All the while I was learning that everything that grows out of the ground stabs, cuts or buries itself into you. Every wretched Texas plant has razor edges or needle spines, plus there were so many insects (seemed to be about two-hundred different types of chiggers, ticks, fleas - plus scorpions and tarantulas the size of golfballs) that we showered each night with dog flea-shampoo. Worked great but my partner started to lift his leg when he had to "P". My wife got Texas chiggers once (had to go to the hospital), but that is another story - let's just say I will never get her back to a hunting ranch in Texas. On second thought, maybe it was because she didn't use flea-shampoo. Sorry, back to the story.
Anyhow, after a couple of days in the sun (I had come down from snow-covered Sask. to 85+ degrees) we were burned to a crisp (no way we were going to use sunscreen, that was for normal people) and I finally got my chance. Two very good bulls came out of a washout and stopped for an instant, looking at us. I yelled out "How far?", the guide said 350, my partner said 375 and my gut instinct was a little over 300, maybe 325. I put the second Mil-dot just over his back and fired. As I mentioned, the smoke cleared and I actually saw the bullet cause him to collapse, obviously spine shot. We lasered him down at 343 yards. Three witnesses but no video camera, it would have made a dandy video clip.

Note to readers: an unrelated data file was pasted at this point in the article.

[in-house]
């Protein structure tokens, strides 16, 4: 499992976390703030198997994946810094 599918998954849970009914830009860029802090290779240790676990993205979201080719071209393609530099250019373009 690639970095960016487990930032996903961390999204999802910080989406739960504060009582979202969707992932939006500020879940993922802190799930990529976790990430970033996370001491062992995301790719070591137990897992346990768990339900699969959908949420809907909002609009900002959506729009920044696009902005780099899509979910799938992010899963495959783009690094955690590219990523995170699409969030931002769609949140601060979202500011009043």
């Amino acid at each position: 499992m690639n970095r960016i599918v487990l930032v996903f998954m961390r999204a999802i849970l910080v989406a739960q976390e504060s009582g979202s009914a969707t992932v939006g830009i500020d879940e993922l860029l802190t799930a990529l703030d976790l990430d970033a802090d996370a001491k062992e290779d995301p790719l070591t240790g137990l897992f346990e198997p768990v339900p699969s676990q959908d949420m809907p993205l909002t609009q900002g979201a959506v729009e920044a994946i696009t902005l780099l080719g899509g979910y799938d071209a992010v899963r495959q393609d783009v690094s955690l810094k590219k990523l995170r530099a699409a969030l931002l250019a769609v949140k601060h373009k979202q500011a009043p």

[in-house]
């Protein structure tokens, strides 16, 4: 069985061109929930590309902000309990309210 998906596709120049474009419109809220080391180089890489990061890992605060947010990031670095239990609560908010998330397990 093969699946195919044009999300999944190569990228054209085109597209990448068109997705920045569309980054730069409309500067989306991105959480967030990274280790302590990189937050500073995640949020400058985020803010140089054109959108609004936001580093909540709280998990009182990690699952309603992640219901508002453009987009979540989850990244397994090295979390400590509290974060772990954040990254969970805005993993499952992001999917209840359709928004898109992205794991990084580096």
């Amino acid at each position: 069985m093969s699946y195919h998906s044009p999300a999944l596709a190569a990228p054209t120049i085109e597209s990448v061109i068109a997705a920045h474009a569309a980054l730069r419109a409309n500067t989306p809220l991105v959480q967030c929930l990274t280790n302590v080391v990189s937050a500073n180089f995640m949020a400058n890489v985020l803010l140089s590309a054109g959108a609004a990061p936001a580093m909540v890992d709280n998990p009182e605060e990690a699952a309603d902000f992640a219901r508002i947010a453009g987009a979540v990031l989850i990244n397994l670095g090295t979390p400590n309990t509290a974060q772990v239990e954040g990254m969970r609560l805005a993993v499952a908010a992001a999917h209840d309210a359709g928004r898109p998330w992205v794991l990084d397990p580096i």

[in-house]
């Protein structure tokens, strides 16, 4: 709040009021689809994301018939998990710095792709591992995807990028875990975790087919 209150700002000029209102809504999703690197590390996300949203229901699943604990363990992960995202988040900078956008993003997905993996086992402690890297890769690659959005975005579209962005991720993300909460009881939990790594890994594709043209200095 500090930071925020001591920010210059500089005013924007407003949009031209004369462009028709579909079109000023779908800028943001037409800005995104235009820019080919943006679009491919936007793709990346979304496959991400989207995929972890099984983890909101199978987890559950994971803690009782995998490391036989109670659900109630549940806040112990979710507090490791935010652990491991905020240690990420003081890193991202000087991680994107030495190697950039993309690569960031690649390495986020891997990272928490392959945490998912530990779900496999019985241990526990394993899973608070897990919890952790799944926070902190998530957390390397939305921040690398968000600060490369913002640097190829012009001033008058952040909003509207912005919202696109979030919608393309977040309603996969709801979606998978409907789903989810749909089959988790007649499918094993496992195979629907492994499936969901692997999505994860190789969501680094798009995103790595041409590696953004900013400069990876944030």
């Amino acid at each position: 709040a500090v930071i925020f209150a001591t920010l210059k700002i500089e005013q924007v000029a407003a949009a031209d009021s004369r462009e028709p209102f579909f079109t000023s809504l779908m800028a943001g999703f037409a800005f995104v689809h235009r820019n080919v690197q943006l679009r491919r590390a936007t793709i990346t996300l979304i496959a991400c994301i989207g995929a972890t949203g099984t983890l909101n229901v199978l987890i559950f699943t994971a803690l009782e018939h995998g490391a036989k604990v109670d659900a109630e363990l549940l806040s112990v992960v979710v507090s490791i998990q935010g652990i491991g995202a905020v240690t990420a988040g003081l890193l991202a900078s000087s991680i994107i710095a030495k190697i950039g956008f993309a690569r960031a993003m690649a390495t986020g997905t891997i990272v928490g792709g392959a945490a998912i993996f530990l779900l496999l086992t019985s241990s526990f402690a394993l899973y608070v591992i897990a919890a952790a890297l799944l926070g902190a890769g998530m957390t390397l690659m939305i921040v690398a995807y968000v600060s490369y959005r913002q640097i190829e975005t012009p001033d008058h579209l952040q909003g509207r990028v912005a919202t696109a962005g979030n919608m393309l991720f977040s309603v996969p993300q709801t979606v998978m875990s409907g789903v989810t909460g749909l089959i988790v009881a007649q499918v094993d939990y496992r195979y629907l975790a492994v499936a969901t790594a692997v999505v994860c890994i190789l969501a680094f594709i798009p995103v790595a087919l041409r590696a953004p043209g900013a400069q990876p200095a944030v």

I was confident in a chest hit as the standard ninety mile per hour winds weren't blowing that afternoon. If they had been I would not have shot. The day before I saw a bullet drift two nilgais but my partner only held off one nilgai, and it wasn't nearly as far away.
Len, hope you can handle a smokepole story on your long range site. I am hooked on muzzleloaders and long range centerfires.
We regularly shoot at a fullsized steel buffalo at 1100 yards with our centerfires, guess that would be more appropriate but the Nilgai was a neat experience. My wife has a standard procedure when I come back from Texas trips - all my clothes are put into garbage bags immediately, just inside the front door when I get home from the airport. Then she takes everything downstairs to the washing machine and she keeps asking me if I showered with flea shampoo...
posted April 20, 2001 12:26 AM
From: Oshkosh, WI
Registered: April 10, 2001
Great story! Dave King is into long range smokepole stuff, too. Do you know anything about some of the new, cleaner blackpowder substitutes?
posted April 20, 2001 07:44 AM
Registered: April 13, 2001
I know enough to tell you that there is a new one just around the corner, very hush-hush but it will come in containers with H on it. I will be one of the first guys shooting it, will keep you informed. Also there is a new 50 grain .44 caliber pellet so we don't have to put five 30's down the .45 Super to get the 150 grain load.
I like the new Clear Shot from Goex, it looks like a fine ball powder, measures real nice, burns pretty clean, good velocities. Have not had as good luck with CleanShot or the QuickShot pellets, perhaps I got a poor batch but the velocities were way down.
posted April 20, 2001 08:56 AM